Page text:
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Risk of Transmission Associated With Live Attenuated Vaccines Given to Healthy Persons Caring for or Residing With an Immunocompromised Patient

  • Mini Kamboj (a1) and Kent A. Sepkowitz (a1)



Persons who receive live attenuated vaccine may occasionally transmit the vaccine strain to others. The risk of such transmission is a concern, especially for persons who provide care to immunocompromised patients (ie, family and healthcare workers [HCWs]). Since the Advisory Committee on Immunization Practices released guidelines 10 years ago, several new live attenuated products have been introduced, and additional information on older vaccines has become available. To better define the risk of transmission associated with live vaccines, we reviewed the currently available literature.


A review of the medical literature revealed no major risk of transmission associated with any live attenuated vaccine. A theoretical risk continues to exist for the live attenuated intranasal influenza vaccine and the smallpox vaccine.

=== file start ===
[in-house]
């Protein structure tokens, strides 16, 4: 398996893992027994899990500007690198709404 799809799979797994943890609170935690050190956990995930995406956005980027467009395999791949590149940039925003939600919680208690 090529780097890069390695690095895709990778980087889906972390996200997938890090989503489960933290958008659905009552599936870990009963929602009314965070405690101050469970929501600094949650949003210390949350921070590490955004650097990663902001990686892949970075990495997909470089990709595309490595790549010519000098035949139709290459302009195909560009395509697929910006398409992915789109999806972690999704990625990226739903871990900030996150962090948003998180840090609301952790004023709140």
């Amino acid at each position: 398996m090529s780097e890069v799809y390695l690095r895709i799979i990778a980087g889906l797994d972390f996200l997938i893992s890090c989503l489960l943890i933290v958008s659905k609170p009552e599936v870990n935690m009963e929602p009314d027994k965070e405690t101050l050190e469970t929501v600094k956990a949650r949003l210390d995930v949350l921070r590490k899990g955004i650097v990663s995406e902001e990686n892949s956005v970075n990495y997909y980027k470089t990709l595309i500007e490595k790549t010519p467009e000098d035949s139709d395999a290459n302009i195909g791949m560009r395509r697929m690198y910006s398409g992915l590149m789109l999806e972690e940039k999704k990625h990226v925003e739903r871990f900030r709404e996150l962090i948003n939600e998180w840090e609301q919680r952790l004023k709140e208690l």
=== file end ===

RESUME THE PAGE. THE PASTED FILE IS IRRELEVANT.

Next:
The available data support routine vaccination with live attenuated vaccines for all household contacts of immunocompromised patients and for HCWs caring for such Patients. The benefit for immunocompromised patients of providing herd immunity against this group of potentially devastating pathogens outweighs the risk, if any, of secondary transmission.


Corresponding author

Memorial Sloan-Kettering Cancer Center, Infectious Diseases, 1275 York Avenue, New York, NY 10021 (


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